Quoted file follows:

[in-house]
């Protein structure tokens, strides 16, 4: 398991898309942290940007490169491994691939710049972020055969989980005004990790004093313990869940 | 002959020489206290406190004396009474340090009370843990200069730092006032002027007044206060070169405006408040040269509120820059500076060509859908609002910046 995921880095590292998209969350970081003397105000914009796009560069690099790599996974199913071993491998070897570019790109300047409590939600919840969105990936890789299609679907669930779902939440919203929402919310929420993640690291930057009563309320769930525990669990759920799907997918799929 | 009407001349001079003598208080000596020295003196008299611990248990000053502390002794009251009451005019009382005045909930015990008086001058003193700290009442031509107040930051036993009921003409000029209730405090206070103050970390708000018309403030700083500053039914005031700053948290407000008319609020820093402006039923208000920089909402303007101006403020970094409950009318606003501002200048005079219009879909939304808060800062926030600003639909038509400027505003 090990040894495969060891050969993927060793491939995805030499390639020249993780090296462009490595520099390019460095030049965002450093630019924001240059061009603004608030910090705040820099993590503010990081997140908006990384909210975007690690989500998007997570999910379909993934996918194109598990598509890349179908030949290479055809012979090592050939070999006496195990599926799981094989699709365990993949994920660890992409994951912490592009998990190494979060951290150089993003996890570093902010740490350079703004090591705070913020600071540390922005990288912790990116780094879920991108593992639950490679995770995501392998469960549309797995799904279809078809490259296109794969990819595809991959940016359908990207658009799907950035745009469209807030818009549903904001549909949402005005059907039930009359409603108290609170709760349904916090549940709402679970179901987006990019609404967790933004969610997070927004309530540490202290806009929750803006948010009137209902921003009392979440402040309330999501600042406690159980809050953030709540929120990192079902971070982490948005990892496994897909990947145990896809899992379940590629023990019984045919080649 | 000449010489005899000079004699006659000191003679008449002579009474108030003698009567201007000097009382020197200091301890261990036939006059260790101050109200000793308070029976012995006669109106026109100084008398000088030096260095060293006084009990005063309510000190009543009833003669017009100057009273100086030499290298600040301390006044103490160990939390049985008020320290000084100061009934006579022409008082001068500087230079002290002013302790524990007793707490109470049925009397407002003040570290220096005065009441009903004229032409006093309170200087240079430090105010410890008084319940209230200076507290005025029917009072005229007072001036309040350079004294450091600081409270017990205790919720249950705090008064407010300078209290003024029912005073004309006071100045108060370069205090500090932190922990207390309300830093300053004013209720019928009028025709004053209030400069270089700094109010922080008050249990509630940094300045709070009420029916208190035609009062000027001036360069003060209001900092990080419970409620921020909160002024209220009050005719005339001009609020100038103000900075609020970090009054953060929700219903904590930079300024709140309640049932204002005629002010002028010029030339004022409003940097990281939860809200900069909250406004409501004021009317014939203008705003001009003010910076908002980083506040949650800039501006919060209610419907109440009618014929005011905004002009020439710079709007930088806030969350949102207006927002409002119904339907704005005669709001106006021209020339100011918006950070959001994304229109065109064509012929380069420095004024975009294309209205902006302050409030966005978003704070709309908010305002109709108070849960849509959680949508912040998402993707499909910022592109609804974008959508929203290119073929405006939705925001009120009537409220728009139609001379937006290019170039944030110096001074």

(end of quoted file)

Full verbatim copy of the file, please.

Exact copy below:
[in-house]
């Protein structure tokens, strides 16, 4: 398991898309942290940007490169491994691939710049972020055969989980005004990790004093313990869940 | 002959020489206290406190004396009474340090009370843990200069730092006032002027007044206060070169405006408040040269509120820059500076060509859908609002910046 995921880095590292998209969350970081003397105000914009796009560069690099790599996974199913071993491998070897570019790109300047409590939600919840969105990936890789299609679907669930779902939440919203929402919310929420993640690291930057009563309320769930525990669990759920799907997918799929 | 009407001349001079003598208080000596020295003196008299611990248990000053502390002794009251009451005019009382005045909930015990008086001058003193700290009442031509107040930051036993009921003409000029209730405090206070103050970390708000018309403030700083500053039914005031700053948290407000008319609020820093402006039923208000920089909402303007101006403020970094409950009318606003501002200048005079219009879909939304808060800062926030600003639909038509400027505003 090990040894495969060891050969993927060793491939995805030499390639020249993780090296462009490595520099390019460095030049965002450093630019924001240059061009603004608030910090705040820099993590503010990081997140908006990384909210975007690690989500998007997570999910379909993934996918194109598990598509890349179908030949290479055809012979090592050939070999006496195990599926799981094989699709365990993949994920660890992409994951912490592009998990190494979060951290150089993003996890570093902010740490350079703004090591705070913020600071540390922005990288912790990116780094879920991108593992639950490679995770995501392998469960549309797995799904279809078809490259296109794969990819595809991959940016359908990207658009799907950035745009469209807030818009549903904001549909949402005005059907039930009359409603108290609170709760349904916090549940709402679970179901987006990019609404967790933004969610997070927004309530540490202290806009929750803006948010009137209902921003009392979440402040309330999501600042406690159980809050953030709540929120990192079902971070982490948005990892496994897909990947145990896809899992379940590629023990019984045919080649 | 000449010489005899000079004699006659000191003679008449002579009474108030003698009567201007000097009382020197200091301890261990036939006059260790101050109200000793308070029976012995006669109106026109100084008398000088030096260095060293006084009990005063309510000190009543009833003669017009100057009273100086030499290298600040301390006044103490160990939390049985008020320290000084100061009934006579022409008082001068500087230079002290002013302790524990007793707490109470049925009397407002003040570290220096005065009441009903004229032409006093309170200087240079430090105010410890008084319940209230200076507290005025029917009072005229007072001036309040350079004294450091600081409270017990205790919720249950705090008064407010300078209290003024029912005073004309006071100045108060370069205090500090932190922990207390309300830093300053004013209720019928009028025709004053209030400069270089700094109010922080008050249990509630940094300045709070009420029916208190035609009062000027001036360069003060209001900092990080419970409620921020909160002024209220009050005719005339001009609020100038103000900075609020970090009054953060929700219903904590930079300024709140309640049932204002005629002010002028010029030339004022409003940097990281939860809200900069909250406004409501004021009317014939203008705003001009003010910076908002980083506040949650800039501006919060209610419907109440009618014929005011905004002009020439710079709007930088806030969350949102207006927002409002119904339907704005005669709001106006021209020339100011918006950070959001994304229109065109064509012929380069420095004024975009294309209205902006302050409030966005978003704070709309908010305002109709108070849960849509959680949508912040998402993707499909910022592109609804974008959508929203290119073929405006939705925001009120009537409220728009139609001379937006290019170039944030110096001074």